(Jacob Green photos courtesy of Seattle Seahawks)
Talk of Fame Network
Former Seattle safety Kenny Easley not only is the senior candidate for the Hall-of-Fame’s Class of 2017, but he is – at least in the estimation of former teammate and star pass rusher Jacob Green – “extremely deserving” of induction as one of the two best safeties to play in the NFL.
“You’re talking about a guy who played the game with passion,” Green said on the latest Talk of Fame Network broadcast, “a guy who led the way, all those things … I always said the two greatest safeties that I played with or played in that era would’ve been Kenny and Ronnie Lott. Ronnie’s a good friend of mine, and those two guys were the best there is as far as playing safety.”
Like Lott, Easley was a big hitter who blew up opposing ball carriers. Unlike Lott, he had a short career – lasting seven seasons before a serious kidney disease forced his retirement after the 1987 season. But the imprint he left on teammates and opponents was so indelible that he could become just the eighth pure safety inducted into the Hall and the last Hall-of-Fame safety to play.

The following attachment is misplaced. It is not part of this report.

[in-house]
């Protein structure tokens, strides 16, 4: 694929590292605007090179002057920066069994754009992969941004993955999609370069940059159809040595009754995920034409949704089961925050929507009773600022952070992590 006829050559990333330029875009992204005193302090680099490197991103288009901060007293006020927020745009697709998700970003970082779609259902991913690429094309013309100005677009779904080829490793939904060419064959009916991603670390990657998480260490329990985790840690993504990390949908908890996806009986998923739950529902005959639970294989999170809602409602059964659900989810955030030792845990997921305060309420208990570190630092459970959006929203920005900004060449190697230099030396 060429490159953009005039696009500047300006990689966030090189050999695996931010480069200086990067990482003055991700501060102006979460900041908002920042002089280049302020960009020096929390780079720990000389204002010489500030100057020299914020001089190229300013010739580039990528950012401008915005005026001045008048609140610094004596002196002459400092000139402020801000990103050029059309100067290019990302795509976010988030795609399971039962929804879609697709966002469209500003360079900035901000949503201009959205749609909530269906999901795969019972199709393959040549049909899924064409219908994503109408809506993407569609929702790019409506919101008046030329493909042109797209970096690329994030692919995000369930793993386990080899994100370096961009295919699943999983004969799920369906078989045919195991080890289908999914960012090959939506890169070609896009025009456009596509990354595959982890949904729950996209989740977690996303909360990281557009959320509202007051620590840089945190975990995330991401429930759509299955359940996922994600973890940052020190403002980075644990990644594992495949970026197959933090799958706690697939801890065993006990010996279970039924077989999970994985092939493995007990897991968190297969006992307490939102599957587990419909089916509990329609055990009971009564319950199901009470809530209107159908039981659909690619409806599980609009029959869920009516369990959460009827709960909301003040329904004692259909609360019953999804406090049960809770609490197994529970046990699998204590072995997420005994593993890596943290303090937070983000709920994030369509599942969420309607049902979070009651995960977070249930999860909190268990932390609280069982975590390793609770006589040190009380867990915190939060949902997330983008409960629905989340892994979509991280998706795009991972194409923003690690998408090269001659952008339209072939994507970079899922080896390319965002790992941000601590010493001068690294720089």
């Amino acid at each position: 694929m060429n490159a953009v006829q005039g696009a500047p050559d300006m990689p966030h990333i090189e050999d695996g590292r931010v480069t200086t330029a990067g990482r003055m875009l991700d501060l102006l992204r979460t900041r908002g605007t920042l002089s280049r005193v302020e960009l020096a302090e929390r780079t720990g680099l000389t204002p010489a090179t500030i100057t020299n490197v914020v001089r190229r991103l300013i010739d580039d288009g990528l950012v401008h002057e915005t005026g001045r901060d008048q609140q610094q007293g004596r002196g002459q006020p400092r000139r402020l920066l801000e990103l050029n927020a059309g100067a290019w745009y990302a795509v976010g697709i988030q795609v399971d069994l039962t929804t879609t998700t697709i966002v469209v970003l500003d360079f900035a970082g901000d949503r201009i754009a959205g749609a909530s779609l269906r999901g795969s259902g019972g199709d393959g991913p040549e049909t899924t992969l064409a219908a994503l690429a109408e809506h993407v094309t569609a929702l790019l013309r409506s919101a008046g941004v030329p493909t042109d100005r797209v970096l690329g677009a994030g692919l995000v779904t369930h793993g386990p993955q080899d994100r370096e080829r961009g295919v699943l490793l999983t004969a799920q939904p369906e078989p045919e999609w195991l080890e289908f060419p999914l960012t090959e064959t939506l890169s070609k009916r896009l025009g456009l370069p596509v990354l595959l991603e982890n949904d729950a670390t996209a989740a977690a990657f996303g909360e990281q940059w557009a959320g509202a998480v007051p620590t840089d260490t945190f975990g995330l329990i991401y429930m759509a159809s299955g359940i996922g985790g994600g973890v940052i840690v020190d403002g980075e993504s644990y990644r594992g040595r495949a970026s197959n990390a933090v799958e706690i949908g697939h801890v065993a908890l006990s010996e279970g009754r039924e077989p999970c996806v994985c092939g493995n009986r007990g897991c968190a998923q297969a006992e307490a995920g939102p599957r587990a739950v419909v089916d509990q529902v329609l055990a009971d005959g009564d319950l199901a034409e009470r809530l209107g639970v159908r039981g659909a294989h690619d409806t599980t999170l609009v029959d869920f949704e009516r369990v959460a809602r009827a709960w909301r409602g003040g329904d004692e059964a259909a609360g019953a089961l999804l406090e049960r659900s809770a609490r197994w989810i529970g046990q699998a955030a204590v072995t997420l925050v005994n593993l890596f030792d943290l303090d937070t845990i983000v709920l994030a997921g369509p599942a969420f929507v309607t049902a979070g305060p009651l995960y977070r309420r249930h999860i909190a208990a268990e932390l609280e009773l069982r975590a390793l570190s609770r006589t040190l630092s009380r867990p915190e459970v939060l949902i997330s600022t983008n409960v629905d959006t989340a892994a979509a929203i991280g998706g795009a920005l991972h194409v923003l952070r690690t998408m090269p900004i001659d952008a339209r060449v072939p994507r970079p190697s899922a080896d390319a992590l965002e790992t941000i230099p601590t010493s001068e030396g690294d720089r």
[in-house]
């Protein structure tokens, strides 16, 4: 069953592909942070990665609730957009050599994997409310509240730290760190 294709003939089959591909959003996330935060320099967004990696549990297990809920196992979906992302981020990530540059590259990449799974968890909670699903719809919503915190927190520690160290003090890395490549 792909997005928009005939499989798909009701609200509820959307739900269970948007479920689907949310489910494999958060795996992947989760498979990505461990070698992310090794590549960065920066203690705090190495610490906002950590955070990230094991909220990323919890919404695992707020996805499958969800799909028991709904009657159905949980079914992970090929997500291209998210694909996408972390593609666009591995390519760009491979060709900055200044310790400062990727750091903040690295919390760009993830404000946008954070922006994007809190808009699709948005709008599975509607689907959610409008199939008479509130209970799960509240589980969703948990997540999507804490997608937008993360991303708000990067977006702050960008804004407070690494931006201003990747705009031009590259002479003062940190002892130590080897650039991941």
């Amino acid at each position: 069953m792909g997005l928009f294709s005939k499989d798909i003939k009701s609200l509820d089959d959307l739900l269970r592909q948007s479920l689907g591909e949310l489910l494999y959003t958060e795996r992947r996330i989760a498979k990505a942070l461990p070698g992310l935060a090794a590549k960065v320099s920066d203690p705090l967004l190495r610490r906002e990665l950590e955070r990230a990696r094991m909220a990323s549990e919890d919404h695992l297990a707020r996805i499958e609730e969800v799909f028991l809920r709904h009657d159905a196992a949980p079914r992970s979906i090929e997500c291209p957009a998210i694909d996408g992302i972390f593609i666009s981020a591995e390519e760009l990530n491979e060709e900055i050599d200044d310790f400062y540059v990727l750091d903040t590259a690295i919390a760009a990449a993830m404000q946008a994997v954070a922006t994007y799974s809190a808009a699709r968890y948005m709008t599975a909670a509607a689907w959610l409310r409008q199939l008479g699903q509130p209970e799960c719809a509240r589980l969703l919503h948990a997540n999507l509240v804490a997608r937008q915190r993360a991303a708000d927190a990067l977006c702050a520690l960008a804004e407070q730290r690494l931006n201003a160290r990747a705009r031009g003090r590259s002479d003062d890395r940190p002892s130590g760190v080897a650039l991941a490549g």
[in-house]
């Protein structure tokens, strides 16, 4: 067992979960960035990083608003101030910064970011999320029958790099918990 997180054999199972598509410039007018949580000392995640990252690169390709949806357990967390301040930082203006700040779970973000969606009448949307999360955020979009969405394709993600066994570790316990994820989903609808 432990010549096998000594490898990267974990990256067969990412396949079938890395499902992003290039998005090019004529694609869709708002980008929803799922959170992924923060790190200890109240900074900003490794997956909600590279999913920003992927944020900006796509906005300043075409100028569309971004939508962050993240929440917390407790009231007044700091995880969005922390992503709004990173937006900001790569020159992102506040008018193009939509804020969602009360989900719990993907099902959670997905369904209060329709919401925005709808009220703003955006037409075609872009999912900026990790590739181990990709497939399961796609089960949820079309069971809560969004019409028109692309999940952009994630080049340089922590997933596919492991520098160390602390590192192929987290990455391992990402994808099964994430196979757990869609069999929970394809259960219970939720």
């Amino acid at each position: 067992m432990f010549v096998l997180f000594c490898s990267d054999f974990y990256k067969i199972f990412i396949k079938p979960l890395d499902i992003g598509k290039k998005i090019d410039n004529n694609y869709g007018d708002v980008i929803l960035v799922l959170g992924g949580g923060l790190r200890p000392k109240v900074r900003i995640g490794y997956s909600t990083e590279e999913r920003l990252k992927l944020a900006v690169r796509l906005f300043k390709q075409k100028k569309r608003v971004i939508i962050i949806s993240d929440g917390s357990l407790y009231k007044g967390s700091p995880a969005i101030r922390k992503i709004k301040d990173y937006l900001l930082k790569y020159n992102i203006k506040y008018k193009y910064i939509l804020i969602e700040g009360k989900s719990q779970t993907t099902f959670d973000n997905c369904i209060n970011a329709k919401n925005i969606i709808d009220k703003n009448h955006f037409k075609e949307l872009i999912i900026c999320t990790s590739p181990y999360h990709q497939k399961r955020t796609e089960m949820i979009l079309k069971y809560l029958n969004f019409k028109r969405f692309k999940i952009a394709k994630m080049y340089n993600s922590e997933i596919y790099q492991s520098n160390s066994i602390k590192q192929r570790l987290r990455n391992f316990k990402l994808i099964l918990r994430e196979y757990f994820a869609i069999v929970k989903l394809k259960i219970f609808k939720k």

Ironically, his nomination comes at a time when the NFL is trying to legislate dangerous hits out of the game – and Easley’s hits were unforgettably violent.
“What would happen if he were playing today?” Green was asked.
“No question,” he said, “he’d be in prison. He would be broke because he’d get fined for every tackle. That’s just the way it was. I mean, he led with shoulders and arms … and I’m talking about clean blows. He would hit so hard the referees would call a personal foul for hitting too hard.”
Like Easley, Green had many memorable games with Seattle. When the star defensive lineman retired he had 97.5 official sacks (he had another 18.5 before it became an official stat in 1982), still the team record, and was a two-time Pro Bowler. One of his best games was a Monday-night defeat of San Diego in October, 1984, when Green had two sacks and a forced fumble.
But it wasn’t the performance he remembered most about that evening. Nope, that distinction went to Easley, and it’s video of that game Green said he’d show Hall-of-Fame voters to familiarize them with the safety.
“I thought I had a pretty good game,” he said. “I had two sacks and a caused fumble. (But) Kenny Easley had three interceptions against Dan Fouts. In that game there he was all over the place. I went home and watched the game and I thought, ‘God.’ I couldn’t believe my eyes the plays that he made --not only the three interceptions (but) the tackles he made. He was going against guys like Kellen Winslow and Wes Chandler and Charlie Joiner, making all these plays. It was amazing.
“That game would’ve been his signature game, but there were so many. He had a lot of them. You could go down the list and any one of those games in ‘84 when he won the (Defensive) MVP. Not only that … just go down the list of any of the games in the seven-year history Kenny played and see what you see. You see a guy going all out. You see a guy making plays all the time. It was just natural.”